Needless to say, the arguments are all robust. Yet, these cannot be an alibi, just as two wrongs never make a right. Live we might in a market-driven ecosystem, the very spirit of the profession must not allow us to turn into mercenaries, or agents of deceit and defrauds, traders of merchandise that may not benefit a man, leave alone harm them. We must stand guard, never let our intellect and wisdom fail, that we do not fall a prey to the others' designs, be it the insatiability of individual fiefdoms that masquerade as scientific societies, or the greed of certain evil players in the medical industry, pharmaceuticals, and other related realms.

Find yourself a mirror, conduct an honest soul-searching, and you might agree, the present tribe of physicians has lost or surrendered much of the high ground of its own doing. The stout character, blessed with a special set of values, morals, and qualities, which once defined the profession's nobility and saintliness, has suffered severely if not mortally. The disquiet of the narrative has many parts. Money, power, influence and publicity do not necessarily yield happiness, yet many amongst us trade our souls for them thinking of them as the biggest riches. Increasingly, we are becoming a community, intent on our own narrow selfish interests, our individual rights and our individual success, without recognizing the simple truth that this so-called “success”, the growth in technology and biomedical advances, has brought more problems than it has solved. How much of it has truly benefitted human life? How much of it has translated into a true reduction in morbidity and mortality? And, how much of it is guided by truth, not counting the inequalities it has brought to the fore in the social order? The loss of credence may have much to do with it.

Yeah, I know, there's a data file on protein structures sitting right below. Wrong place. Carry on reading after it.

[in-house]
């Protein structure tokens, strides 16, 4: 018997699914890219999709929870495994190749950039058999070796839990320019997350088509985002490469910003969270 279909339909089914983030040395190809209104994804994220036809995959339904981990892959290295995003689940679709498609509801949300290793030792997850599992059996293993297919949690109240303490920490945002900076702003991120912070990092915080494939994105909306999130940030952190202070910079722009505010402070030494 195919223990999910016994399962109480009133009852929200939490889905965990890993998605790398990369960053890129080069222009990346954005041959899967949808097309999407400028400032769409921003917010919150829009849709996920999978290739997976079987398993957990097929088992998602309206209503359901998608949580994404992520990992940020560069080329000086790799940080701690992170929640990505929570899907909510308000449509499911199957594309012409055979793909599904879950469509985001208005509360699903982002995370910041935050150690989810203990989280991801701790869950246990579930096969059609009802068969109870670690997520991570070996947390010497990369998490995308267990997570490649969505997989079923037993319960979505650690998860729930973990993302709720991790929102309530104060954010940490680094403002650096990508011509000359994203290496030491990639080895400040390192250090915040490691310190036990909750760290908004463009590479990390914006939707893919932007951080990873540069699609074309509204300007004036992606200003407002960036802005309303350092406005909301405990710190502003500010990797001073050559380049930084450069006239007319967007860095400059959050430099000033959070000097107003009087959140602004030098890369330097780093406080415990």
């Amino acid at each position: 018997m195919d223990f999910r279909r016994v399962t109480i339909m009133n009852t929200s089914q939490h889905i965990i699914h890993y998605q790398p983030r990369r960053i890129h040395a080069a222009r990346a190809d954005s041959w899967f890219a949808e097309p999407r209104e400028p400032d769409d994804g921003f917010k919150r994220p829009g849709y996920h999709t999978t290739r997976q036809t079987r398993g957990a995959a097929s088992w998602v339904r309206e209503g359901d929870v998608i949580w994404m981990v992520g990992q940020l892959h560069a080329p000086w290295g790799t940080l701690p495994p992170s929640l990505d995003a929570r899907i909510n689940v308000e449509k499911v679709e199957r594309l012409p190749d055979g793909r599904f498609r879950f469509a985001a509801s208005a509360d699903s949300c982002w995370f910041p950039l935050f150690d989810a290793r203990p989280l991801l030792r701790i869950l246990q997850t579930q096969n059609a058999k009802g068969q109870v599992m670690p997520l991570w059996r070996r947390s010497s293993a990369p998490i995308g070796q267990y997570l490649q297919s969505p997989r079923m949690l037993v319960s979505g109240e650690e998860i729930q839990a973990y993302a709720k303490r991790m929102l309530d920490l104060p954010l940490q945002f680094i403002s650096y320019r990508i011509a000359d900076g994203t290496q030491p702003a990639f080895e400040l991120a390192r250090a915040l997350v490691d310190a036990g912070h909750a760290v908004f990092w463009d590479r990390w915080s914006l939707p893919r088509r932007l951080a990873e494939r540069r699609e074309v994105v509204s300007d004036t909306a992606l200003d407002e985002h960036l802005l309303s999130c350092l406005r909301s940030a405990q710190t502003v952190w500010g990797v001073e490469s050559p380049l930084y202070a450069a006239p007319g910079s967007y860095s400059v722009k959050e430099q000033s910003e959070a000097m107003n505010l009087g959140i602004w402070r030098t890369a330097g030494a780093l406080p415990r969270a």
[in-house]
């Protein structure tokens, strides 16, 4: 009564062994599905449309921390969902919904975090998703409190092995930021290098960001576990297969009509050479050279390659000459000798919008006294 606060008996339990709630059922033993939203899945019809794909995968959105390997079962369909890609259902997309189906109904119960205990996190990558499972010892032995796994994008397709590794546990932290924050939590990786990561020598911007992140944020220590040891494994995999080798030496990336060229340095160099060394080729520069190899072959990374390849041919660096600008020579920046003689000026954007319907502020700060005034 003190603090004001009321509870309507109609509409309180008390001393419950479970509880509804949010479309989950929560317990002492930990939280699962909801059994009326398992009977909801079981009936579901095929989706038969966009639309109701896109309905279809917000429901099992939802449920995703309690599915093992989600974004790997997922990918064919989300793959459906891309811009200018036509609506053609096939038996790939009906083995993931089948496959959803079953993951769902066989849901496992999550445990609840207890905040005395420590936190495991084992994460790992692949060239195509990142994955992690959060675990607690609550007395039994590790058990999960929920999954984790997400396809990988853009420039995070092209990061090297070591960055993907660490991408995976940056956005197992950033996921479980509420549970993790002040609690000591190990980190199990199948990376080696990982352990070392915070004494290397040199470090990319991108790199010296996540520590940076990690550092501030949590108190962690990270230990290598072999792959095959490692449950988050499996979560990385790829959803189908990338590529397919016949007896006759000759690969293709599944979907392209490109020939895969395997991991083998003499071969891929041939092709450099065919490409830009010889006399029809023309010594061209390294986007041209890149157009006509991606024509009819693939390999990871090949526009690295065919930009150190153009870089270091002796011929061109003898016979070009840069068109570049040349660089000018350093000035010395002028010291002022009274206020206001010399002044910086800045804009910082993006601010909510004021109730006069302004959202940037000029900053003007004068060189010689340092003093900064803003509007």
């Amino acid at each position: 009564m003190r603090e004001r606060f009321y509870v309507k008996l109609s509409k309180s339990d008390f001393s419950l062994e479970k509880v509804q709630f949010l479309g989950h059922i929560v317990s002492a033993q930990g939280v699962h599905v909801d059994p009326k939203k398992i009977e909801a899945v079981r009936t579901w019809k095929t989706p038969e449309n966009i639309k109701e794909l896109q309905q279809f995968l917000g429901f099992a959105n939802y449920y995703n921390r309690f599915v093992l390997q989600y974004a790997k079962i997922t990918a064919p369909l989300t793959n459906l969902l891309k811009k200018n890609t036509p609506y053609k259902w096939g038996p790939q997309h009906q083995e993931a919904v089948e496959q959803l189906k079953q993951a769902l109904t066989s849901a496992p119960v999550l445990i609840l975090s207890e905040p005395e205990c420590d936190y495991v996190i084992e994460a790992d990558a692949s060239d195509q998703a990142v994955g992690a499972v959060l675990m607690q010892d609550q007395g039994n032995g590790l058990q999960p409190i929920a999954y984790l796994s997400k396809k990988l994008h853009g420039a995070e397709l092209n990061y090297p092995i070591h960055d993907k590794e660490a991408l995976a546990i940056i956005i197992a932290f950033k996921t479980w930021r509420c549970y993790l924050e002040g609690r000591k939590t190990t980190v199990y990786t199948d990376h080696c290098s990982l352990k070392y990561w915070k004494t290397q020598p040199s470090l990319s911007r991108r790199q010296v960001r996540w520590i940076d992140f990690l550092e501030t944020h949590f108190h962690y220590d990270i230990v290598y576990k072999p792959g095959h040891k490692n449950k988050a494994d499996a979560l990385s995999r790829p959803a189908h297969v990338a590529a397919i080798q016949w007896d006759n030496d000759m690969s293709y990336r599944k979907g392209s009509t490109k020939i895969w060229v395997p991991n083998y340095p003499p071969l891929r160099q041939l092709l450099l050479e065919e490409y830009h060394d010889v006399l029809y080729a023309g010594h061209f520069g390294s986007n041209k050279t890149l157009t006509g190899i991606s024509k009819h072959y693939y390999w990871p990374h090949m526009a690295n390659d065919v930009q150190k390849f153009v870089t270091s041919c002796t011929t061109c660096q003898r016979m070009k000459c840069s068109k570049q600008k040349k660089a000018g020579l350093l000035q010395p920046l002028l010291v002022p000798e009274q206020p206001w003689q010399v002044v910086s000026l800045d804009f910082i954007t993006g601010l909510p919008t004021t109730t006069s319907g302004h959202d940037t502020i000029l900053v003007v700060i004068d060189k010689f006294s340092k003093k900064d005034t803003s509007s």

Even as we draw to a close, and wish that we all be blessed with integrity, goodness, humane values, and pragmatism, and that we learn to treasure the job and its spirit, the famed verse of the 18th century Scottish poet, Robert Burns[1], burns a deep hole down our hearts:

And would some Power give us the gift
To see ourselves as others see us!
It would from many a blunder free us,
And foolish notion:
What airs in dress and gait would leave us,
And even devotion!



 
  References Top

1.
Robert Burns. To A Louse, On Seeing One on a Lady's Bonnet at Church, 1786.  Back to cited text no. 1